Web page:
Trump’s largest blow to international cooperation came in June when he announced his intention to withdraw the United States from the Paris Climate Accord. Early reactions suggested that other countries might respond in kind, reneging on their commitments and stalling overall progress on environmental governance. Nevertheless, this November’s climate conference in Bonn, aimed at finalizing aspects of the Paris Agreement, was a success. Participating states secured additional funding for climate initiatives and agreed to several objectives in the fields of agriculture, indigenous rights, and gender equality in climate governance.

French President Emmanuel Macron, who has made combatting climate change a signature policy, hosted a separate global climate conference this December, raising additional funds to meet Paris commitments. And while the Trump administration signaled its intent to abandon the agreement, many U.S. states, cities, and companies have stepped into the void, pledging commitments of their own. The successes in Bonn and Paris, combined with near-unanimous international support for the Paris Accords, indicate that multilateral cooperation on climate change will continue without U.S. leadership, even if the politics look challenging.

Global Trade

Trump’s protectionist campaign positions suggested that global trade would take a beating in 2017. Experts warned of trade wars, predicting that a downward spiral of tit-for-tat measures could strangle economic growth. In fact, according to the International Monetary Fund (IMF), global trade in goods and services increased, growing 4.2 percent in 2017, almost twice the growth registered in 2016. Despite Trump’s decision to pull the United States out of the Trans-Pacific Partnership (TPP) and threats to pull out of the North American Free Trade Agreement (NAFTA), neither deal is dead yet. The remaining TPP members revived the idea of trans-pacific trade at the Asia-Pacific Economic Partnership (APEC) summit in November, making significant progress without the United States toward what is now known as the Comprehensive and Progressive Trans-Pacific Partnership (CPTPP).

Even as extreme U.S. demands stall NAFTA renegotiations, U.S. public support for NAFTA increased in 2017, pressuring the Trump administration not to withdraw from the agreement. While the United States has abdicated global trade leadership, the European Union (EU) has made progress on several important agreements of its own, notably one with Japan, encompassing countries that account for over 30 percent of the world’s GDP. The EU-Japan agreement will reduce the ability of the United States to set world product standards and other regulations—disadvantaging U.S. exports in the process. In exercising his America First strategy, President Trump could actually hurt U.S. businesses. Reinforcing this possibility was the disappointing December WTO ministerial meeting in Argentina, in which parties failed to reach any significant multilateral deals.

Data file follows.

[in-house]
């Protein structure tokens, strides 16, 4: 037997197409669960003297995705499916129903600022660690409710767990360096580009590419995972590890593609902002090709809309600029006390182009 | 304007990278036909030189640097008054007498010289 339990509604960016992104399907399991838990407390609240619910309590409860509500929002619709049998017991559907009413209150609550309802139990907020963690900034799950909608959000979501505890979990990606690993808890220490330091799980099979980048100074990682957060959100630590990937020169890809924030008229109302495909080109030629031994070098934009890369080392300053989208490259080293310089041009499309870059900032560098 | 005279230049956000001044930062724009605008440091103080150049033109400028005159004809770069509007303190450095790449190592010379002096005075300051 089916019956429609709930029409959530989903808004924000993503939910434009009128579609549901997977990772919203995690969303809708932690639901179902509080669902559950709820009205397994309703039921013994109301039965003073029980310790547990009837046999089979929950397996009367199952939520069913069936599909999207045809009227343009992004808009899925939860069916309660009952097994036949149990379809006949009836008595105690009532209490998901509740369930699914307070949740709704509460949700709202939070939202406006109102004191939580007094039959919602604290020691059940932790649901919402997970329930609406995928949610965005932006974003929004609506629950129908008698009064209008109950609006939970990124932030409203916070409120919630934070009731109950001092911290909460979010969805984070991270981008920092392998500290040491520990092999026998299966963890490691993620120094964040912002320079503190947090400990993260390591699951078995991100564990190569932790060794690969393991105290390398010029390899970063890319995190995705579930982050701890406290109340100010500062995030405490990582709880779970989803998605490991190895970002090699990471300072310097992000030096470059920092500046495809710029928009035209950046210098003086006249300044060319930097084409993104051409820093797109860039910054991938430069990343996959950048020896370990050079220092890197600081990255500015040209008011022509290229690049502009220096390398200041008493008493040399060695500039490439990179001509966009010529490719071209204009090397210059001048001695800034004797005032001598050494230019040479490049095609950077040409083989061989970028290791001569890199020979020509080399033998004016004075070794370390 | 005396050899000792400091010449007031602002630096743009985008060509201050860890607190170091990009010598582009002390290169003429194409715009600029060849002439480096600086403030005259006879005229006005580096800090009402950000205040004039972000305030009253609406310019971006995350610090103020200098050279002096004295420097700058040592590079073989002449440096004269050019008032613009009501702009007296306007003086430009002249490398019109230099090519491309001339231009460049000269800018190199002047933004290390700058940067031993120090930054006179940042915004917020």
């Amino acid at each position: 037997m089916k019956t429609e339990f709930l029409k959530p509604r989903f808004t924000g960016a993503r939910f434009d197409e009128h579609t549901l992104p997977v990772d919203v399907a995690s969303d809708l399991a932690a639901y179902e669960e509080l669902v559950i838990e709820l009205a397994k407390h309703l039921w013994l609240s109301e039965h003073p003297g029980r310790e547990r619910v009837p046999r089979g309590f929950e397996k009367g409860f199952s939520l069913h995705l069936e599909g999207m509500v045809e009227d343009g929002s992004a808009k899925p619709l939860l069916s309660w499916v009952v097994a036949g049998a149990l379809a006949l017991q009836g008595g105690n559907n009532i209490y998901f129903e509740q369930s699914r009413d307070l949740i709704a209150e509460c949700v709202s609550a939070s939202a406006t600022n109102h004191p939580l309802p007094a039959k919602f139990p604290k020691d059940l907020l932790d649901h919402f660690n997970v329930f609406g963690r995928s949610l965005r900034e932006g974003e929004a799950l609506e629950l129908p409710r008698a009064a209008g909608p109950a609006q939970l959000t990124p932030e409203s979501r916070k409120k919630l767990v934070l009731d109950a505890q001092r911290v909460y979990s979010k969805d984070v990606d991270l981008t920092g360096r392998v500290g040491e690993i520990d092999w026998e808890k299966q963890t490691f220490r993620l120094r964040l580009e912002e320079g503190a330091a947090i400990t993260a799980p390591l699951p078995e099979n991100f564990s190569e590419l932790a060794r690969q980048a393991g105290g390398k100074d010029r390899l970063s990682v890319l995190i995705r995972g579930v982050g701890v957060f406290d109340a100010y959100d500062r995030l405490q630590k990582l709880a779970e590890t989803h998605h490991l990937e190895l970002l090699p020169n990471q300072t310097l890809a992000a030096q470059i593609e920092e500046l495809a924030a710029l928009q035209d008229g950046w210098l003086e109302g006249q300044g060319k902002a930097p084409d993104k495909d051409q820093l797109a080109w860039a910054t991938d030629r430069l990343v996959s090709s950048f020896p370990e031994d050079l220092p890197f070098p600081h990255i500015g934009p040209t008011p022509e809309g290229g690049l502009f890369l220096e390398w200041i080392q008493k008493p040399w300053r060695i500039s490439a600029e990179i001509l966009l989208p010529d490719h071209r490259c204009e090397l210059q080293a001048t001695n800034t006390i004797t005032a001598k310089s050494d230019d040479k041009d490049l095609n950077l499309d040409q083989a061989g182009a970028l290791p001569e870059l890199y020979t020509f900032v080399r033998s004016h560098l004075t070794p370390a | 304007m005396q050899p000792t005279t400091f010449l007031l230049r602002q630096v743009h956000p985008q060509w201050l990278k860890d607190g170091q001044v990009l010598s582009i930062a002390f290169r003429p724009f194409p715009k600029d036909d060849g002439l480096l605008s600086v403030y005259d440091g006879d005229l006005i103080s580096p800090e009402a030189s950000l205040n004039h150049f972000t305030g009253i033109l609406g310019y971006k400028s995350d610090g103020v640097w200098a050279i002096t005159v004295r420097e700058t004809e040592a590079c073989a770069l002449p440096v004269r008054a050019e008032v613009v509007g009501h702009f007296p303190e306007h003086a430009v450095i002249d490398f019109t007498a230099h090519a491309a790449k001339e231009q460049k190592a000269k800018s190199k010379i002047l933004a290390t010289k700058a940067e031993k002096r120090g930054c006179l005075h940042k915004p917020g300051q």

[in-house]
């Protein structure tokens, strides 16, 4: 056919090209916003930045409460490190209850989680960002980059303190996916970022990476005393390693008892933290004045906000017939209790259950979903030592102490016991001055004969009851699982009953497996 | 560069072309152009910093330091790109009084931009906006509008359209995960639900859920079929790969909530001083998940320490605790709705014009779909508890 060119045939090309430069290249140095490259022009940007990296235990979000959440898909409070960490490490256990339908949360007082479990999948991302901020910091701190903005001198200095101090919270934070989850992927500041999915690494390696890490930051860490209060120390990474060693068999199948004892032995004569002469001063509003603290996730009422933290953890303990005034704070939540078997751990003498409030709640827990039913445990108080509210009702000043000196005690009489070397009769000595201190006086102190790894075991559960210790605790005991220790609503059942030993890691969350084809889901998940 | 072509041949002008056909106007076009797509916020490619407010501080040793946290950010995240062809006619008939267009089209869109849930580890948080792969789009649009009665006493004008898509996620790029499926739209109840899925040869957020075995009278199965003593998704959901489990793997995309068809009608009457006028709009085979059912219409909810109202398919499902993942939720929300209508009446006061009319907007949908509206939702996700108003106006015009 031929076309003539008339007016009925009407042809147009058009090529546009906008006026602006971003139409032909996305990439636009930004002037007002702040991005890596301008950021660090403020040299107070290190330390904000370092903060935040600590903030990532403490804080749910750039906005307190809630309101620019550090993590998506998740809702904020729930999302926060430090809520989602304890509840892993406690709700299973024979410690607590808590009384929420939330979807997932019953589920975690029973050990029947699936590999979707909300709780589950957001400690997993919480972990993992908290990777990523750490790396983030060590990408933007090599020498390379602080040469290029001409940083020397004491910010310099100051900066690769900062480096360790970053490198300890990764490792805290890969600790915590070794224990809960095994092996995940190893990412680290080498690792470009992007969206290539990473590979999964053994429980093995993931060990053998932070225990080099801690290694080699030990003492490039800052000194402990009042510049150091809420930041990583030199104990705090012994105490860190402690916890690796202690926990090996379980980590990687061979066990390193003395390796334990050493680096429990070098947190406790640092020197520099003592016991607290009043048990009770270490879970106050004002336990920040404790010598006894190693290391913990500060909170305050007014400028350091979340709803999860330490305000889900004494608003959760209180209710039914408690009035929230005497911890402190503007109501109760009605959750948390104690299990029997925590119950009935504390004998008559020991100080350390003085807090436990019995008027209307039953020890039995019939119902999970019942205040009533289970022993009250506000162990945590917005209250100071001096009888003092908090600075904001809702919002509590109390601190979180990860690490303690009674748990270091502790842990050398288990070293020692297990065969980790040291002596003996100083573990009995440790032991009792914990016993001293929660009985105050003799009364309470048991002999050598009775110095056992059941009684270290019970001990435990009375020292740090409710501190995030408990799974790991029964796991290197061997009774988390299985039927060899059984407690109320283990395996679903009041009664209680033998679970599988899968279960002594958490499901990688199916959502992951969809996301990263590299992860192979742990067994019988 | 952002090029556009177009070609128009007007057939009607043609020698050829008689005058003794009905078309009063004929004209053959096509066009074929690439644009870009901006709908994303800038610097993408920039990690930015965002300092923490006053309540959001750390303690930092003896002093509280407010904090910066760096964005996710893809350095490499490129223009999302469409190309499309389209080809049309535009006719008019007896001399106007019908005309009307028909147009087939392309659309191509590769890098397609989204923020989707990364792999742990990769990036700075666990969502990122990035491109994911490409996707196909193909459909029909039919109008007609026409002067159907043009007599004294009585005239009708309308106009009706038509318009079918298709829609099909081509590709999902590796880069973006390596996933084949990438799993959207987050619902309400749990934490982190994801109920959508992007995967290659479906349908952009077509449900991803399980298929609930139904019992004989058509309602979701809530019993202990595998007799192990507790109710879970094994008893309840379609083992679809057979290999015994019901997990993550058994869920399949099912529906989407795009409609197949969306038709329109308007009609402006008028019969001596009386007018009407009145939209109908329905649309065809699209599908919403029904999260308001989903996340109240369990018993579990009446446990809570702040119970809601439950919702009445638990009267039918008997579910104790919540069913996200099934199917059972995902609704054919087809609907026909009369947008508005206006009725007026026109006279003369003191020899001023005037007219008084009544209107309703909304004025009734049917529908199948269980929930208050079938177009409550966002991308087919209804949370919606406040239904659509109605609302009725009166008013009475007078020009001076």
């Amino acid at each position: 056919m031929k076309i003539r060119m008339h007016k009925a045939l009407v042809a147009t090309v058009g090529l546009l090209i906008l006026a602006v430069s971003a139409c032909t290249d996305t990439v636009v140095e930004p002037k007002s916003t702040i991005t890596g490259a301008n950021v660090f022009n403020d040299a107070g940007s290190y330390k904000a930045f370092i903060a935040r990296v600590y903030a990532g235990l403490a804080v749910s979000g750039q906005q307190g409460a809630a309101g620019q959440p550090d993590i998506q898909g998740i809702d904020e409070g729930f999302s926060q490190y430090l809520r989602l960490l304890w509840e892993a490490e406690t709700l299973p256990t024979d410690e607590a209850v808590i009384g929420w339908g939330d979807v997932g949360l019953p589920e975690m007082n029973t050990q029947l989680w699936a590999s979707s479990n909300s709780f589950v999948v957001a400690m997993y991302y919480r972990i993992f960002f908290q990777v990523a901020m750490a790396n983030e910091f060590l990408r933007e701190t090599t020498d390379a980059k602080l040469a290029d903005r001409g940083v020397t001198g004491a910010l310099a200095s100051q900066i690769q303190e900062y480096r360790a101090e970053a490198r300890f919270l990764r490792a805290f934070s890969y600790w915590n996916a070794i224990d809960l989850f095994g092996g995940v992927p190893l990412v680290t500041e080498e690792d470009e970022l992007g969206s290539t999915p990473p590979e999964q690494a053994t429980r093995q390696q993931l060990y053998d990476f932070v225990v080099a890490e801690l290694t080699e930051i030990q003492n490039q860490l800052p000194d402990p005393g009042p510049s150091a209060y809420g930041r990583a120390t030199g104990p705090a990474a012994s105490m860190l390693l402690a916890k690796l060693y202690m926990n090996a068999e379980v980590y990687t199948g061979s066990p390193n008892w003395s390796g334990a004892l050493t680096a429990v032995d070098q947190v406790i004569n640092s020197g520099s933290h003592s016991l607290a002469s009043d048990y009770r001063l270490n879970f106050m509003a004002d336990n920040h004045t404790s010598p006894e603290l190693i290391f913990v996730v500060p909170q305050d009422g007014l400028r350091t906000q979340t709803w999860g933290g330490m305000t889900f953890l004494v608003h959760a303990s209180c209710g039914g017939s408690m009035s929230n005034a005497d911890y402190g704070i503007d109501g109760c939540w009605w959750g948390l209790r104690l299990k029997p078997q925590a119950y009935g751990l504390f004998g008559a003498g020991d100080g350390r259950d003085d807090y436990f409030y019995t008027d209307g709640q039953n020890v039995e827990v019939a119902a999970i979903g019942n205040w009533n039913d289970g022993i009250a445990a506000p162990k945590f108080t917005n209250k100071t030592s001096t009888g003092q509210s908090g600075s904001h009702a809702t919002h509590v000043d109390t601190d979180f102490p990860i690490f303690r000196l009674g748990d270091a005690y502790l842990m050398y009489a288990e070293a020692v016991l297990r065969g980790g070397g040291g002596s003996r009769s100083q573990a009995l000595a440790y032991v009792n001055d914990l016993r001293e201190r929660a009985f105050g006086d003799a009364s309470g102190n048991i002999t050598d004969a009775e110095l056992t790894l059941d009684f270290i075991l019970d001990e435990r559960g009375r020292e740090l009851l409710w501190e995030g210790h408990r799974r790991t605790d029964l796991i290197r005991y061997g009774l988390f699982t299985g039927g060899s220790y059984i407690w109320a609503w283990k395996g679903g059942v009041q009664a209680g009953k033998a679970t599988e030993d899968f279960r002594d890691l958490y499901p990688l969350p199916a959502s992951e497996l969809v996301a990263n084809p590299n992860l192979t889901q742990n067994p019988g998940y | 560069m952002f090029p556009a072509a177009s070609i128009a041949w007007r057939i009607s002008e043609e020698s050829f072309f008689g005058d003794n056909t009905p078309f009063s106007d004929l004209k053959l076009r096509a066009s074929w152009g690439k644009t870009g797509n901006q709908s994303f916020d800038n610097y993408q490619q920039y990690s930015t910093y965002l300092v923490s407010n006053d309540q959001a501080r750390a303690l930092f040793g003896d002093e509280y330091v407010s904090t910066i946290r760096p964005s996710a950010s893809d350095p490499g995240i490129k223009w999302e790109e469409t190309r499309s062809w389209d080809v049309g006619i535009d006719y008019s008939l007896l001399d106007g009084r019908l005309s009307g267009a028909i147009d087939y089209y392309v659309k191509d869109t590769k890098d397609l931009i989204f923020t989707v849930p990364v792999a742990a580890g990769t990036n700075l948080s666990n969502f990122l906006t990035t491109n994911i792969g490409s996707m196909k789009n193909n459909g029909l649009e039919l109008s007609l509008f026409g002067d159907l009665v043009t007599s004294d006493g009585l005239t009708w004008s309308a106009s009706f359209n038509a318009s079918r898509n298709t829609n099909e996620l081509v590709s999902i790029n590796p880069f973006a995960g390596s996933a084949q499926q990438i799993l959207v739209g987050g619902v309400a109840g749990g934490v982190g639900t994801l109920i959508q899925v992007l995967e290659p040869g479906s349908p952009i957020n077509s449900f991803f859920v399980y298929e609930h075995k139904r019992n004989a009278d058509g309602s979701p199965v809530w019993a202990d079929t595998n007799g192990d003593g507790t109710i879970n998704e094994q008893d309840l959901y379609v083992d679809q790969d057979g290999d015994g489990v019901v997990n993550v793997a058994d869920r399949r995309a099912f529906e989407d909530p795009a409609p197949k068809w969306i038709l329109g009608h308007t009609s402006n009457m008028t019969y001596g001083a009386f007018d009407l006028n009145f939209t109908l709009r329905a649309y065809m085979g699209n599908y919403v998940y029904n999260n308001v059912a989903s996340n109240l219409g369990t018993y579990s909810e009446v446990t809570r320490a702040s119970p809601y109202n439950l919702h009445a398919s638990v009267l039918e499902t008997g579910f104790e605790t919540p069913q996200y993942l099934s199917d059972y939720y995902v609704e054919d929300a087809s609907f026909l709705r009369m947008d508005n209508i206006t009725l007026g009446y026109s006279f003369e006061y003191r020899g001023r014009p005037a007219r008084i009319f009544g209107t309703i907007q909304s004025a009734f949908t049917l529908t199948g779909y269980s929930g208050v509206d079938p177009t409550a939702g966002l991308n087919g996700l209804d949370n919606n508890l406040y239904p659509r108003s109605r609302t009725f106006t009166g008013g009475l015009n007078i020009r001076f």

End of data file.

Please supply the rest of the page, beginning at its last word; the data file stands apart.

Migration

Trump has continually and publicly expressed negative opinions about immigrants, particularly (although not exclusively) illegal ones. He demands a wall between the United States and Mexico and has signed several executive orders attempting to halt refugee admissions, as well as ban immigrants from various Muslim-majority countries. Nevertheless, international efforts to cooperate on migration issues have continued, notwithstanding certain setbacks.

In December, Mexico held multilateral negotiations toward a Global Compact on Migration, despite the United States withdrawal from the negotiating process. In November, the African Union-European Union summit saw both blocs condemn the situation of migrants in Libya and pledge to work toward a joint migration task force. All is not rosy, of course. According to Amnesty International and other groups, EU governments remain complicit in the Libyan migrant crisis. Elsewhere, Australia closed a refugee camp on Manus Island in Papua New Guinea, while Bangladesh and Brazil struggled to accommodate influxes of refugees across their borders.